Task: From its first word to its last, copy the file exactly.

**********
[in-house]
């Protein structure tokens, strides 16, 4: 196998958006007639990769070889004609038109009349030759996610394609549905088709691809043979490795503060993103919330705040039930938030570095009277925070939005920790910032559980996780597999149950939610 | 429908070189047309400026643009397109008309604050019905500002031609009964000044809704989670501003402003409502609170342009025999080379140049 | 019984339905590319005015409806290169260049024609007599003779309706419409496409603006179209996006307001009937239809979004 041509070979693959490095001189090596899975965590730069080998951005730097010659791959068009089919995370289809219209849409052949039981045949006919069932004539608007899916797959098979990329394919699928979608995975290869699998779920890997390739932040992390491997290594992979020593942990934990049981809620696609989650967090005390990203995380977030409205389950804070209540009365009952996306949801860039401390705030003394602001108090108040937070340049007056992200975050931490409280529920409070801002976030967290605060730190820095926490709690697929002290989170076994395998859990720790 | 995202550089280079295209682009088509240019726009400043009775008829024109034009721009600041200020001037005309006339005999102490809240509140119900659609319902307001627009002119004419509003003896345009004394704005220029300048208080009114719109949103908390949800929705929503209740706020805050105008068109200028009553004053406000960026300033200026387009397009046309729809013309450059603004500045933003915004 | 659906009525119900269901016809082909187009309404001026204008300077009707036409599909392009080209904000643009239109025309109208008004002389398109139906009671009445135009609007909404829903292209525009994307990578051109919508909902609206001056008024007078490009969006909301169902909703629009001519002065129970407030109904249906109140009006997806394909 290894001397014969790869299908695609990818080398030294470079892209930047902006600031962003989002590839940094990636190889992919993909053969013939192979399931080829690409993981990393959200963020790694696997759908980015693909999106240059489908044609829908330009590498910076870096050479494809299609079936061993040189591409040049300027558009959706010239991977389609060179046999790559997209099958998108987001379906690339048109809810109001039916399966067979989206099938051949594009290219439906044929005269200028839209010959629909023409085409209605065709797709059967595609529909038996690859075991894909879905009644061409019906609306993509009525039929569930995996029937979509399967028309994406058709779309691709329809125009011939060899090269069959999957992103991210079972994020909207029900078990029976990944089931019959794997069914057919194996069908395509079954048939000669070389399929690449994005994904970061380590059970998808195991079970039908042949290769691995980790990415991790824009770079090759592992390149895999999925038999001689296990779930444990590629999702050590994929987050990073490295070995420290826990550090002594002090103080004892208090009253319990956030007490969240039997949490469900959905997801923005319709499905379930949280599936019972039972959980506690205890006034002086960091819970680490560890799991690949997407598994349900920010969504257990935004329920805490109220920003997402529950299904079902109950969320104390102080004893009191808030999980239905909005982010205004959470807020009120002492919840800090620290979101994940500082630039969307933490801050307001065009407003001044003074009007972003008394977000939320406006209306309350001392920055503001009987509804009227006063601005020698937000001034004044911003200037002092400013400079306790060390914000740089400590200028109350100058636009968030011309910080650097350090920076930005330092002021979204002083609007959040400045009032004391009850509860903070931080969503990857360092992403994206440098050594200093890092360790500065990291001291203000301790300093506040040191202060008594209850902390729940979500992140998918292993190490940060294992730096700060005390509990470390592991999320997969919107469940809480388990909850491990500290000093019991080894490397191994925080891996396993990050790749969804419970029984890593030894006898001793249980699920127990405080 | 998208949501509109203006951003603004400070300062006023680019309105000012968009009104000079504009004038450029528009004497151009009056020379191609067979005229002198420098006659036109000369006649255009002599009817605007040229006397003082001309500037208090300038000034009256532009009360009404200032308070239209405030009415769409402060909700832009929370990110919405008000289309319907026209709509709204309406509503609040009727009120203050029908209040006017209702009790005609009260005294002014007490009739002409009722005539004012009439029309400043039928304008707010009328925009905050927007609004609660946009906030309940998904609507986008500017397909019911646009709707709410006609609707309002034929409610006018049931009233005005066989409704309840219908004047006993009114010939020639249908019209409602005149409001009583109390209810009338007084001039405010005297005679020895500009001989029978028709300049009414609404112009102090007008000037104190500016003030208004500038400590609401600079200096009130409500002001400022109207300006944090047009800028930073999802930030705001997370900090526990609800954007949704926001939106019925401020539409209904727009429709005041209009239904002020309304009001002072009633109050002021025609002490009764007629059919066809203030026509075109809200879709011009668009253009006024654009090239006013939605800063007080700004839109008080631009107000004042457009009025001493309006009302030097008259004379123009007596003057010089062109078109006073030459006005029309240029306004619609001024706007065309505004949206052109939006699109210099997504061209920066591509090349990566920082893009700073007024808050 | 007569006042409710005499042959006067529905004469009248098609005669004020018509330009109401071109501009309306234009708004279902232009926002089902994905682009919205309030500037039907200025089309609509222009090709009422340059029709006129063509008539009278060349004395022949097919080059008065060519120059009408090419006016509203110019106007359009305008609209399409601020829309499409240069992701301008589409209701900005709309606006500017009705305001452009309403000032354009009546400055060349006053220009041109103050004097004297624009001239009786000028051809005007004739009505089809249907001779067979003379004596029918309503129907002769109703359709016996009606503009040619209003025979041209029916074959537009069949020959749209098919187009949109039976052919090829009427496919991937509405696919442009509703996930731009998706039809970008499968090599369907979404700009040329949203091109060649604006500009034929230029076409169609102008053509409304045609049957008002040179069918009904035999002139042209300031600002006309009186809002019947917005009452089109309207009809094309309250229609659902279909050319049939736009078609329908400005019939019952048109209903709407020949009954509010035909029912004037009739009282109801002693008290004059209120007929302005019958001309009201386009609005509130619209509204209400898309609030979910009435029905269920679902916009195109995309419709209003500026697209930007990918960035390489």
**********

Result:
[in-house]
């Protein structure tokens, strides 16, 4: 196998958006007639990769070889004609038109009349030759996610394609549905088709691809043979490795503060993103919330705040039930938030570095009277925070939005920790910032559980996780597999149950939610 | 429908070189047309400026643009397109008309604050019905500002031609009964000044809704989670501003402003409502609170342009025999080379140049 | 019984339905590319005015409806290169260049024609007599003779309706419409496409603006179209996006307001009937239809979004 041509070979693959490095001189090596899975965590730069080998951005730097010659791959068009089919995370289809219209849409052949039981045949006919069932004539608007899916797959098979990329394919699928979608995975290869699998779920890997390739932040992390491997290594992979020593942990934990049981809620696609989650967090005390990203995380977030409205389950804070209540009365009952996306949801860039401390705030003394602001108090108040937070340049007056992200975050931490409280529920409070801002976030967290605060730190820095926490709690697929002290989170076994395998859990720790 | 995202550089280079295209682009088509240019726009400043009775008829024109034009721009600041200020001037005309006339005999102490809240509140119900659609319902307001627009002119004419509003003896345009004394704005220029300048208080009114719109949103908390949800929705929503209740706020805050105008068109200028009553004053406000960026300033200026387009397009046309729809013309450059603004500045933003915004 | 659906009525119900269901016809082909187009309404001026204008300077009707036409599909392009080209904000643009239109025309109208008004002389398109139906009671009445135009609007909404829903292209525009994307990578051109919508909902609206001056008024007078490009969006909301169902909703629009001519002065129970407030109904249906109140009006997806394909 290894001397014969790869299908695609990818080398030294470079892209930047902006600031962003989002590839940094990636190889992919993909053969013939192979399931080829690409993981990393959200963020790694696997759908980015693909999106240059489908044609829908330009590498910076870096050479494809299609079936061993040189591409040049300027558009959706010239991977389609060179046999790559997209099958998108987001379906690339048109809810109001039916399966067979989206099938051949594009290219439906044929005269200028839209010959629909023409085409209605065709797709059967595609529909038996690859075991894909879905009644061409019906609306993509009525039929569930995996029937979509399967028309994406058709779309691709329809125009011939060899090269069959999957992103991210079972994020909207029900078990029976990944089931019959794997069914057919194996069908395509079954048939000669070389399929690449994005994904970061380590059970998808195991079970039908042949290769691995980790990415991790824009770079090759592992390149895999999925038999001689296990779930444990590629999702050590994929987050990073490295070995420290826990550090002594002090103080004892208090009253319990956030007490969240039997949490469900959905997801923005319709499905379930949280599936019972039972959980506690205890006034002086960091819970680490560890799991690949997407598994349900920010969504257990935004329920805490109220920003997402529950299904079902109950969320104390102080004893009191808030999980239905909005982010205004959470807020009120002492919840800090620290979101994940500082630039969307933490801050307001065009407003001044003074009007972003008394977000939320406006209306309350001392920055503001009987509804009227006063601005020698937000001034004044911003200037002092400013400079306790060390914000740089400590200028109350100058636009968030011309910080650097350090920076930005330092002021979204002083609007959040400045009032004391009850509860903070931080969503990857360092992403994206440098050594200093890092360790500065990291001291203000301790300093506040040191202060008594209850902390729940979500992140998918292993190490940060294992730096700060005390509990470390592991999320997969919107469940809480388990909850491990500290000093019991080894490397191994925080891996396993990050790749969804419970029984890593030894006898001793249980699920127990405080 | 998208949501509109203006951003603004400070300062006023680019309105000012968009009104000079504009004038450029528009004497151009009056020379191609067979005229002198420098006659036109000369006649255009002599009817605007040229006397003082001309500037208090300038000034009256532009009360009404200032308070239209405030009415769409402060909700832009929370990110919405008000289309319907026209709509709204309406509503609040009727009120203050029908209040006017209702009790005609009260005294002014007490009739002409009722005539004012009439029309400043039928304008707010009328925009905050927007609004609660946009906030309940998904609507986008500017397909019911646009709707709410006609609707309002034929409610006018049931009233005005066989409704309840219908004047006993009114010939020639249908019209409602005149409001009583109390209810009338007084001039405010005297005679020895500009001989029978028709300049009414609404112009102090007008000037104190500016003030208004500038400590609401600079200096009130409500002001400022109207300006944090047009800028930073999802930030705001997370900090526990609800954007949704926001939106019925401020539409209904727009429709005041209009239904002020309304009001002072009633109050002021025609002490009764007629059919066809203030026509075109809200879709011009668009253009006024654009090239006013939605800063007080700004839109008080631009107000004042457009009025001493309006009302030097008259004379123009007596003057010089062109078109006073030459006005029309240029306004619609001024706007065309505004949206052109939006699109210099997504061209920066591509090349990566920082893009700073007024808050 | 007569006042409710005499042959006067529905004469009248098609005669004020018509330009109401071109501009309306234009708004279902232009926002089902994905682009919205309030500037039907200025089309609509222009090709009422340059029709006129063509008539009278060349004395022949097919080059008065060519120059009408090419006016509203110019106007359009305008609209399409601020829309499409240069992701301008589409209701900005709309606006500017009705305001452009309403000032354009009546400055060349006053220009041109103050004097004297624009001239009786000028051809005007004739009505089809249907001779067979003379004596029918309503129907002769109703359709016996009606503009040619209003025979041209029916074959537009069949020959749209098919187009949109039976052919090829009427496919991937509405696919442009509703996930731009998706039809970008499968090599369907979404700009040329949203091109060649604006500009034929230029076409169609102008053509409304045609049957008002040179069918009904035999002139042209300031600002006309009186809002019947917005009452089109309207009809094309309250229609659902279909050319049939736009078609329908400005019939019952048109209903709407020949009954509010035909029912004037009739009282109801002693008290004059209120007929302005019958001309009201386009609005509130619209509204209400898309609030979910009435029905269920679902916009195109995309419709209003500026697209930007990918960035390489």